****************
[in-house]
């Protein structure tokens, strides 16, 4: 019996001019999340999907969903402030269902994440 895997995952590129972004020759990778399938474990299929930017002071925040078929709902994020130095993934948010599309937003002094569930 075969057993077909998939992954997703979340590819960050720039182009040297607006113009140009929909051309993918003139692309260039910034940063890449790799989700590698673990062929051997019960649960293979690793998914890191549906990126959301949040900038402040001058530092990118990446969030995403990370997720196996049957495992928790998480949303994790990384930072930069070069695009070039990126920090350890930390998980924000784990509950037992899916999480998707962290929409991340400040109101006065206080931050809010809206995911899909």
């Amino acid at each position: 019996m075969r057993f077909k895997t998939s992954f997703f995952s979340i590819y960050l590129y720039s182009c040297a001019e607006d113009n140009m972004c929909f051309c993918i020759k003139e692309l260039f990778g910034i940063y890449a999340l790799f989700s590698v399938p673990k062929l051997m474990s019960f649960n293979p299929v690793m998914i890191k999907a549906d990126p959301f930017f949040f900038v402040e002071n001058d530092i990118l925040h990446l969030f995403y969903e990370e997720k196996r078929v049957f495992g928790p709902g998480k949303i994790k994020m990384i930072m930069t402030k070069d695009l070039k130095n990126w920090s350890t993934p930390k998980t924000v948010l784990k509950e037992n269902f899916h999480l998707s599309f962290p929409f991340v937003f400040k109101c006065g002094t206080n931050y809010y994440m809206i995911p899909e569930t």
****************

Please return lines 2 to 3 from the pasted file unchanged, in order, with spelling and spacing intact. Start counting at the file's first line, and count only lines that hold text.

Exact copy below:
């Protein structure tokens, strides 16, 4: 019996001019999340999907969903402030269902994440 895997995952590129972004020759990778399938474990299929930017002071925040078929709902994020130095993934948010599309937003002094569930 075969057993077909998939992954997703979340590819960050720039182009040297607006113009140009929909051309993918003139692309260039910034940063890449790799989700590698673990062929051997019960649960293979690793998914890191549906990126959301949040900038402040001058530092990118990446969030995403990370997720196996049957495992928790998480949303994790990384930072930069070069695009070039990126920090350890930390998980924000784990509950037992899916999480998707962290929409991340400040109101006065206080931050809010809206995911899909």
């Amino acid at each position: 019996m075969r057993f077909k895997t998939s992954f997703f995952s979340i590819y960050l590129y720039s182009c040297a001019e607006d113009n140009m972004c929909f051309c993918i020759k003139e692309l260039f990778g910034i940063y890449a999340l790799f989700s590698v399938p673990k062929l051997m474990s019960f649960n293979p299929v690793m998914i890191k999907a549906d990126p959301f930017f949040f900038v402040e002071n001058d530092i990118l925040h990446l969030f995403y969903e990370e997720k196996r078929v049957f495992g928790p709902g998480k949303i994790k994020m990384i930072m930069t402030k070069d695009l070039k130095n990126w920090s350890t993934p930390k998980t924000v948010l784990k509950e037992n269902f899916h999480l998707s599309f962290p929409f991340v937003f400040k109101c006065g002094t206080n931050y809010y994440m809206i995911p899909e569930t």